The more clinicians know about patients and their specific health outcome goals and care preferences, the better care they will be able to provide now and in the future. Thinking about and identifying their health outcome goals and care preferences also helps patients be better informed about their healthcare and their treatment options.
Many patients are not used to being asked these types of questions or receiving this type of care. People vary in how ready or comfortable they are. Some get to SMART (specific, measurable, actionable, reliable, and time bound) goals and specific care preferences quickly, while others need time. In all cases, a member of the healthcare team will assist the patient in the way that works best for that particular patient. They may start with asking about activities the patient finds pleasurable as a way to help them identify your values and goals. They may ask the patient to describe a good day and a bad day (as well as a desired good day). They may start by asking the patient what about his or her current healthcare regimen is helping and doable, and what isn’t helping or is too burdensome.
Patient Priorities Care does not ask clinicians to ignore disease guidelines, but rather to acknowledge that their usefulness is uncertain in older adults with multiple conditions who are often excluded from clinical trials. The evidence from these studies may not apply to these patients. Also, older adults may accrue less benefit and more harm than suggested in disease guidelines because of competing coexisting conditions and treatments. Patient Priorities Care asks clinicians to interpret disease guidelines through the lens of whether the recommendations are consistent with each patient’s health outcome goals and care preferences.
Most clinicians do consider patient preferences and goals. Patient Priorities Care improves clinicians’ ability to do this effectively by making sure that patient’s health outcome goals and care preferences, are SMART (specific, measurable, actionable, reliable, and time bound) so that they can be used in making the best decisions in the face of difficult tradeoffs. Patients’ own health outcome goals and care preferences anchor conversations around the many tradeoffs involved in decision-making with patients with multiple conditions. Decision-making for clinicians shifts from, “You need (test or treatment) because of your (disease),” to “I’m recommending (starting, continuing, or stopping treatment) because it will help you achieve (patient’s goal) and is consistent with (patient’s care preference).”
This approach also may improve communication and information transmission between clinicians by aligning communications and decisions around the same patient health priorities. Because SMART goals and care preferences are measurable, they can be the yard stick to measure how care is going.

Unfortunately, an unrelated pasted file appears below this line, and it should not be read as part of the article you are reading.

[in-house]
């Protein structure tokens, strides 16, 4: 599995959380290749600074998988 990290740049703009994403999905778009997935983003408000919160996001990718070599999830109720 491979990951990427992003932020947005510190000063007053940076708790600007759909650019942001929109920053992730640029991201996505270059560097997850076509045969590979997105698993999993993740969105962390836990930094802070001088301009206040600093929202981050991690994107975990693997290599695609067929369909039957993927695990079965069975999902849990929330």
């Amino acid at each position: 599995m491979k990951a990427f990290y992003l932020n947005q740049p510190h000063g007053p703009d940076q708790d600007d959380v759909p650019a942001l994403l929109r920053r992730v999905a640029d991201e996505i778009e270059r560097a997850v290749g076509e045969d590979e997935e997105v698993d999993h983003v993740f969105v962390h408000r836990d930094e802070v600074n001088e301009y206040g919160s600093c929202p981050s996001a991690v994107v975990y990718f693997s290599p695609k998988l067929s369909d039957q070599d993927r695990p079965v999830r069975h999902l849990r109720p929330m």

Goals and care preferences should and do change as health or life circumstances change. What is less likely to change are the underlying values from which individuals’ goals arise. Once individuals understand the process of identifying their values-based SMART goals and care preferences, these can be updated as needed.
Health goals that are aspirational are okay—as long as they are not unrealistic. It can take time for patients to adjust to SMART goals, and it is okay to use evolving goals to focus and direct discussion and decision-making. If a goal is not achievable, there are almost always alternative SMART goals that can be formulated that also serve a patient’s underlying core values.
Knowing the patient’s health priorities allows clinicians to communicate to families that what they want for their loved one may be different from what the patient wants—but that it is important to focus on what the patient wants. If possible, the key caregivers should be present when a clinician elicits the patient’s health outcome goals and care preferences. The clinician can then reinforce the idea that it’s the patient’s, not the family member’s, goals and preferences that determine appropriate care. If the goals and preferences are elicited and communicated when the patient is stable and not facing crises, it is easier for the clinician to interact with family members during a time of crisis.
Ideally the goals and preferences are placed in a readily accessible place in the electronic health record (EHR) to be used and updated by all clinicians. Patient Priorities Care has created and tested simple, one-page templates to convey the key priorities-related information. When clinicians use different EHRs, the goals and preferences should be transmitted through the secure systems used to convey other health information. Each patient should also own a copy that they take with them to every visit. To ensure that all decisions are aligned with a patient’s priorities, communications between clinicians should be based on each patient’s specific outcome goals and care preferences.
Patient Priorities Care supports the clinical decision-making that is a part of every clinical encounter. Therefore, it is billed just like any other visit. Clinicians can bill by time for extended visits when they are first initiating this approach to care. The Centers for Medicare and Medicaid Services billing codes for advance care planning, goals of care discussions, and chronic disease management can also support the time spent eliciting and updating patients’ health priorities and integrating care around these priorities.
An online curriculum that prepares members of the healthcare team to help patients identify their SMART goals and care preferences and translate them into decision-making is under development in concert with the American College of Physicians. In addition, we are working out the key steps to incorporating Patient Priorities Care into the clinical workflow. These steps will soon be available on this website. For more information, you can contact us here.